Sad News: Washed Up Humpback Whale in New Jersey Shore Died Due to Human Interaction
An official necropsy report revealed that the humpback whale discovered in the shore of Sea Isle City died due to human interaction and was already dead when it ended up in the shore.
Previously, Nature World News reported the discovery of the carcass of a young humpback whale in Sea Isle City. Just before washing up to the shore, the body was first seen off the coast of Strathmere earlier in that day.
Officials from the Marine Mammal Stranding Center who were on the site last Friday noted that the young male whale, which weighs 20 tons and is around 33 feet long, has no indications or marks in its body to point out that it was killed by sharks or other marine predators.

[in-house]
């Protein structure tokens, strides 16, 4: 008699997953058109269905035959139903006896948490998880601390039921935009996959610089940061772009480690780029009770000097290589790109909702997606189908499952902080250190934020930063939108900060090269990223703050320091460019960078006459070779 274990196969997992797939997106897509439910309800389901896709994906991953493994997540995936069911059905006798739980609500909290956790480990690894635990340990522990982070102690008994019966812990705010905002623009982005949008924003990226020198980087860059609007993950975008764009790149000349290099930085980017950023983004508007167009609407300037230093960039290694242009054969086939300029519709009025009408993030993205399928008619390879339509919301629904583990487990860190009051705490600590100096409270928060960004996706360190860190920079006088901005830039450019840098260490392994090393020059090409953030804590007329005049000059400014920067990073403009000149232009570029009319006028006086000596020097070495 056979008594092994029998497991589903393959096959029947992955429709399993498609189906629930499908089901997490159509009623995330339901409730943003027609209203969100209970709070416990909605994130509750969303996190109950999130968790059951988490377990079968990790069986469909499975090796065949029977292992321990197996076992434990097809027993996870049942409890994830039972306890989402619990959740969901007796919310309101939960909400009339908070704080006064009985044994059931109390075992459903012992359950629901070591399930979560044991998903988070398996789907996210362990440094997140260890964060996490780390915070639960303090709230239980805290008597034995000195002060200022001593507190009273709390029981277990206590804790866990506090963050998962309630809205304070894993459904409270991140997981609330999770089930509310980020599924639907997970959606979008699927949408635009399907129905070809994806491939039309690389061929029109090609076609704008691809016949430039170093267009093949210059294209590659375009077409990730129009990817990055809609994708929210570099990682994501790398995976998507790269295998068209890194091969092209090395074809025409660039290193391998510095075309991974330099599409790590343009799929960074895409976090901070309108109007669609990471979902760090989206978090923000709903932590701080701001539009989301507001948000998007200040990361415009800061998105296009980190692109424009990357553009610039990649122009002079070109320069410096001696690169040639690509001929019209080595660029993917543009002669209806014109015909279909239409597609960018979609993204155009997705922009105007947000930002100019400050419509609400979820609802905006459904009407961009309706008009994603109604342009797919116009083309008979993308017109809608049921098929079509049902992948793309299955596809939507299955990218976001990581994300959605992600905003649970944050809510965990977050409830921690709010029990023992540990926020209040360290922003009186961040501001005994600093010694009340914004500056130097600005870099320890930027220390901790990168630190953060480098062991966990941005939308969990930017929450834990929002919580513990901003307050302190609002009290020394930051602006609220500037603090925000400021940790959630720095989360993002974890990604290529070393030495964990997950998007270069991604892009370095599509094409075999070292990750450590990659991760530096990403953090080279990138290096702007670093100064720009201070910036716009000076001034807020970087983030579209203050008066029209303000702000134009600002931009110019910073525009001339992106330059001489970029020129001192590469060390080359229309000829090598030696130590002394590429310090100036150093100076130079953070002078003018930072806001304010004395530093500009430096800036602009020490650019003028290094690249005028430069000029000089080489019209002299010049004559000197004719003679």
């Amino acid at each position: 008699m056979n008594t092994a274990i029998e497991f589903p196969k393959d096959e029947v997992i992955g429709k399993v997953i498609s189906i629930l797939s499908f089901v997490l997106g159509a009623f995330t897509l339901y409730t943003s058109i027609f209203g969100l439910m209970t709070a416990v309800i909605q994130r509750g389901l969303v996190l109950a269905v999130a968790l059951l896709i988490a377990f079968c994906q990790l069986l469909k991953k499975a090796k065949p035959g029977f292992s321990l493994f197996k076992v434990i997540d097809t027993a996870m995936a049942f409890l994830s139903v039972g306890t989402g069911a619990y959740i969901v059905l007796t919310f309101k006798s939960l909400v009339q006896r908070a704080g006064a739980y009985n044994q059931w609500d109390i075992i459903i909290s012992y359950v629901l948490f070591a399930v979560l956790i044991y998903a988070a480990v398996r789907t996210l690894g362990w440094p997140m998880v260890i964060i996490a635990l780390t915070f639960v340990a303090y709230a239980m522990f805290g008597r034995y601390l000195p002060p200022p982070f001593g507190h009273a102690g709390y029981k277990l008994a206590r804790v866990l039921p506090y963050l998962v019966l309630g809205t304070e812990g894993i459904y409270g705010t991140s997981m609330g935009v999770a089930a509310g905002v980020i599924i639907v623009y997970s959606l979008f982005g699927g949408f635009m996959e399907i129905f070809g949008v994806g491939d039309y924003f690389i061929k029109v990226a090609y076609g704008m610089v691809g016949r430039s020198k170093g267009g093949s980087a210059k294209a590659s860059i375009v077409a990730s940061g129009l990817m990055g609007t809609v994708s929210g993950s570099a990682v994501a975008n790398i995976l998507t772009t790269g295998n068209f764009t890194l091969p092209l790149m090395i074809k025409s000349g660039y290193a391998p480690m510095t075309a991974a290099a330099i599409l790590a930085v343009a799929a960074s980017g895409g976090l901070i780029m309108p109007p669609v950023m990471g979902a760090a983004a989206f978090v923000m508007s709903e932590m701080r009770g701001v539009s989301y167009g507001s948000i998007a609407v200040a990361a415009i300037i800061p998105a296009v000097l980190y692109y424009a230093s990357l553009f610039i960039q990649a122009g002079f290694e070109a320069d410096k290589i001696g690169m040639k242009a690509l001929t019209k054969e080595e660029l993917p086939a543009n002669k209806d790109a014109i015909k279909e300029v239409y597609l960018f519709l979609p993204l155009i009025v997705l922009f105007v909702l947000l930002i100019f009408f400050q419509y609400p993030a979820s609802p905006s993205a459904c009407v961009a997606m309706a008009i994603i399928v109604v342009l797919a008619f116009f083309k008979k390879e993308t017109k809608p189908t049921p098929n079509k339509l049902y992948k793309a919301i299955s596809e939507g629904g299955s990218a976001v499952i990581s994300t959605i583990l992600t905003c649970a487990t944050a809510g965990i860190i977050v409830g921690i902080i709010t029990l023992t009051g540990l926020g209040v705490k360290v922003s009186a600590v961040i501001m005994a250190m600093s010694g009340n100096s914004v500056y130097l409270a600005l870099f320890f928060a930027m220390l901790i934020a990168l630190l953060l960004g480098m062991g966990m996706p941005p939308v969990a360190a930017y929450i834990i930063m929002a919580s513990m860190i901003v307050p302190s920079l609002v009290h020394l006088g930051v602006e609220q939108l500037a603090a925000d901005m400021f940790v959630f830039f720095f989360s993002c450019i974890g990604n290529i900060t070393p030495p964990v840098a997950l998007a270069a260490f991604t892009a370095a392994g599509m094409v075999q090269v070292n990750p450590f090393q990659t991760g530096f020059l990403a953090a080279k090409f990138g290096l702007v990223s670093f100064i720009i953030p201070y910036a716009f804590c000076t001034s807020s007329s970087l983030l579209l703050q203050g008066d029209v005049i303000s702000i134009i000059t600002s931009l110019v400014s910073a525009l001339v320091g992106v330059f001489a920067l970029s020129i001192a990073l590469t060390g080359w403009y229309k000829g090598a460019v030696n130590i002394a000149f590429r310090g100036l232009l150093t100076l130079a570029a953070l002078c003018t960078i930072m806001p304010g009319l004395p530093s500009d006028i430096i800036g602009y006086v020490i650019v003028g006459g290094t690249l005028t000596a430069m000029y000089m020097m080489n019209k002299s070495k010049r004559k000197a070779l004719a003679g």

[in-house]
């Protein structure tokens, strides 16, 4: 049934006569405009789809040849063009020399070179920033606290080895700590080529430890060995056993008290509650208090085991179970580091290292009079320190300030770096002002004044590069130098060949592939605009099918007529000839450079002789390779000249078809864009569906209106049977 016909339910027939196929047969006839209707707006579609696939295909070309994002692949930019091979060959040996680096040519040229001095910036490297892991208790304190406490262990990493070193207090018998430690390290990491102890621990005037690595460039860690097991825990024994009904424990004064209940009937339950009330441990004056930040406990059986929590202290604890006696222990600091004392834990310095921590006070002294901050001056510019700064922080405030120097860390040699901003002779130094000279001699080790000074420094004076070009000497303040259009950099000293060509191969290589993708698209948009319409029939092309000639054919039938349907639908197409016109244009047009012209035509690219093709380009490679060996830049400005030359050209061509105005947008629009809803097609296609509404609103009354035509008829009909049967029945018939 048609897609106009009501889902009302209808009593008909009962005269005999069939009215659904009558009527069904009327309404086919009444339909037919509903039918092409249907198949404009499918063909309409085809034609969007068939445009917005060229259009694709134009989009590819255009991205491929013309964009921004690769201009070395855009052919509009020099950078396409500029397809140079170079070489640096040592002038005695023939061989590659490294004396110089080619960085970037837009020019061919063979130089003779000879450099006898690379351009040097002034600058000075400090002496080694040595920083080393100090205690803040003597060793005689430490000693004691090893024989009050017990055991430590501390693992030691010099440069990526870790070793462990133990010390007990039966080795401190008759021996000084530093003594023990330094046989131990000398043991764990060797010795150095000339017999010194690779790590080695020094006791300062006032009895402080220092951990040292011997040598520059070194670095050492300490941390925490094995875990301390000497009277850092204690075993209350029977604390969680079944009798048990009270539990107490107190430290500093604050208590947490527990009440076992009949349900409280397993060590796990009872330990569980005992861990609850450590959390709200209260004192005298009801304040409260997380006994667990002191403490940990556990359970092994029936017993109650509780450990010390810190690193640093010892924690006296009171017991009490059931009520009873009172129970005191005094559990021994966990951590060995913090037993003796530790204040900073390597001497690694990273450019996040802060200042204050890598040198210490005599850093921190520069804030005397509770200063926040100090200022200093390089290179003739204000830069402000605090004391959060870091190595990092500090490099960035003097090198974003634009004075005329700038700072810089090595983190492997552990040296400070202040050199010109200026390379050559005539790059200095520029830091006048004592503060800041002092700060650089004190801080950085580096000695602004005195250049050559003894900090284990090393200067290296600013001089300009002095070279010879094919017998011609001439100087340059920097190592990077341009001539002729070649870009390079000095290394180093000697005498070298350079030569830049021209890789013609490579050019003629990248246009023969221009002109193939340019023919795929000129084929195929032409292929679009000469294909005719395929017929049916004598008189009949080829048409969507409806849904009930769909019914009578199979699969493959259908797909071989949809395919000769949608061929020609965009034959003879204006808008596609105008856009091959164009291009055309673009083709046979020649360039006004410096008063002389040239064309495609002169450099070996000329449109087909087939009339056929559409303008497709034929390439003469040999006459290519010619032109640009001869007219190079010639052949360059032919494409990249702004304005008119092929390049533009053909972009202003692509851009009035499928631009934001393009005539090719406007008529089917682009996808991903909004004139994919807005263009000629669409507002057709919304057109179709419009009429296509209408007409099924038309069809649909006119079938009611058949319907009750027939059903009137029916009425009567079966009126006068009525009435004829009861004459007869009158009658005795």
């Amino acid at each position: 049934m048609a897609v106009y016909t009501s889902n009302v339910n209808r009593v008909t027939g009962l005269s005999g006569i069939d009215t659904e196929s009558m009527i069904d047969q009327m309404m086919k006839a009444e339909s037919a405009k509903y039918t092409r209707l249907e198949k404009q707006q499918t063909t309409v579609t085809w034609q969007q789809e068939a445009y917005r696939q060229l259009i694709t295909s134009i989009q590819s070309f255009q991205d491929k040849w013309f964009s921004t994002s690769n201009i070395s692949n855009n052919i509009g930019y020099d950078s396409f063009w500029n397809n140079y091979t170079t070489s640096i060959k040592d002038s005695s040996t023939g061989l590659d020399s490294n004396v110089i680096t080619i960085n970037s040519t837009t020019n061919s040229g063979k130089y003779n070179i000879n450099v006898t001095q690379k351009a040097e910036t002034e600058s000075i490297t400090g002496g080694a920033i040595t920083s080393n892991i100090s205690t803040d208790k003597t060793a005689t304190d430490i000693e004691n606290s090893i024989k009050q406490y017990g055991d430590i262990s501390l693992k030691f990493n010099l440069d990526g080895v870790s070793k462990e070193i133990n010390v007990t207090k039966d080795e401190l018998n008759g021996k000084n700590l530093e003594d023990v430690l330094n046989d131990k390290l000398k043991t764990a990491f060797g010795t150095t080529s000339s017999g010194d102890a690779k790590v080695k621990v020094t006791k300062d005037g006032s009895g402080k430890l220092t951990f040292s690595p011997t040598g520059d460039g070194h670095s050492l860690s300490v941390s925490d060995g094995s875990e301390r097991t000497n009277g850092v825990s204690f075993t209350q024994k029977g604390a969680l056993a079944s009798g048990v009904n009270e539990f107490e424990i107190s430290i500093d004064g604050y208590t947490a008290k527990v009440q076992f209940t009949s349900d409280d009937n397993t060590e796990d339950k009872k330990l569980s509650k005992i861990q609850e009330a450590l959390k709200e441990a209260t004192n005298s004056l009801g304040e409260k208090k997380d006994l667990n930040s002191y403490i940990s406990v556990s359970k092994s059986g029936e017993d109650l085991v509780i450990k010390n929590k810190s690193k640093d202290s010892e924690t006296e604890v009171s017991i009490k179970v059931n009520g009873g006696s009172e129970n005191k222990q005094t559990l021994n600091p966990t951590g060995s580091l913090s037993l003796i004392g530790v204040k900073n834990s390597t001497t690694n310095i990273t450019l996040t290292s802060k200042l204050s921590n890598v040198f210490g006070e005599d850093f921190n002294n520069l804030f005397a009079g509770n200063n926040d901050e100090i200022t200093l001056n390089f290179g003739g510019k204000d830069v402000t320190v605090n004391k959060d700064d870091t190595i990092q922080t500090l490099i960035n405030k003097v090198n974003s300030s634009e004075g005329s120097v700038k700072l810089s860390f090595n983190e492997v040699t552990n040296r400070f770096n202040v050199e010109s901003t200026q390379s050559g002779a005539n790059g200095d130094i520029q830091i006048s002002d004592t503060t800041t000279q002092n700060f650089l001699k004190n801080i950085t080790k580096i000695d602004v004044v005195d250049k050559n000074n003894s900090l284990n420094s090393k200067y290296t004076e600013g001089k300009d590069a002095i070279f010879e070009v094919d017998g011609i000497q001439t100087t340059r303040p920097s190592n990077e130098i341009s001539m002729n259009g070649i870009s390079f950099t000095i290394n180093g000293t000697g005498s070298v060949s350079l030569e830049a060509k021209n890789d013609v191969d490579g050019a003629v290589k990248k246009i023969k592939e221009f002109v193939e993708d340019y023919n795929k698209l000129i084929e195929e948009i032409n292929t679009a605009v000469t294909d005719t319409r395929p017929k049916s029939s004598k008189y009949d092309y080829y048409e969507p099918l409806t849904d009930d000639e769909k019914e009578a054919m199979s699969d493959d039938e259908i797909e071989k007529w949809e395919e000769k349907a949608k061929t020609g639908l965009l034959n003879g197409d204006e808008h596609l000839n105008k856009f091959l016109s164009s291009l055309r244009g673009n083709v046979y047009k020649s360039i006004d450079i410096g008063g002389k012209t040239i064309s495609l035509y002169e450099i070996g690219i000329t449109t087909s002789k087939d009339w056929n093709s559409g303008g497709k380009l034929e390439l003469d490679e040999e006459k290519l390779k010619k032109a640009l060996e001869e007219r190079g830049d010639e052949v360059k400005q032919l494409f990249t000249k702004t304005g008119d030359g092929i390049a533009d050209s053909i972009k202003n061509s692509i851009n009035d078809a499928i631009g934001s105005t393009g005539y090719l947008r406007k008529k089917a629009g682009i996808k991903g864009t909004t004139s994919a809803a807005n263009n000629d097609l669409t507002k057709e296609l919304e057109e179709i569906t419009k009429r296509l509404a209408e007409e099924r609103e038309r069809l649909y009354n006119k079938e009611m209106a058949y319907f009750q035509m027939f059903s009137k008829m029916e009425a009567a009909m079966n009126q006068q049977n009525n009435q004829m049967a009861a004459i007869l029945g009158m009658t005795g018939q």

Bob Schoelkopf, founding director of Marine Mammal Stranding Center, told Press of Atlantic City that it is more likely that the juvenile whale may have been sick or lost its mother.
However, necropsy revealed a scaring on the whale's body, suggesting that the whale was entangled in a commercial fishing line in some point. The injury from the entanglement might be excruciating making the large mammal unable to eat. The small amount of food found in its stomach proves that the whale was very emaciated, which the officials believe led to its death.
The whale is believed to be dead for four to five days before washing ashore in Sea Isle City. During this time, officials believe that the dead whale was hit by a ship. After the necropsy, the whale was properly buried by the center.
Entanglements have been considered to most prevalent cause of death of whales, following ship strikes. A recent study revealed that 85 percent of whale deaths between 2010 and 2015 was caused by entanglements, while ship strikes was reduced to 15 percent.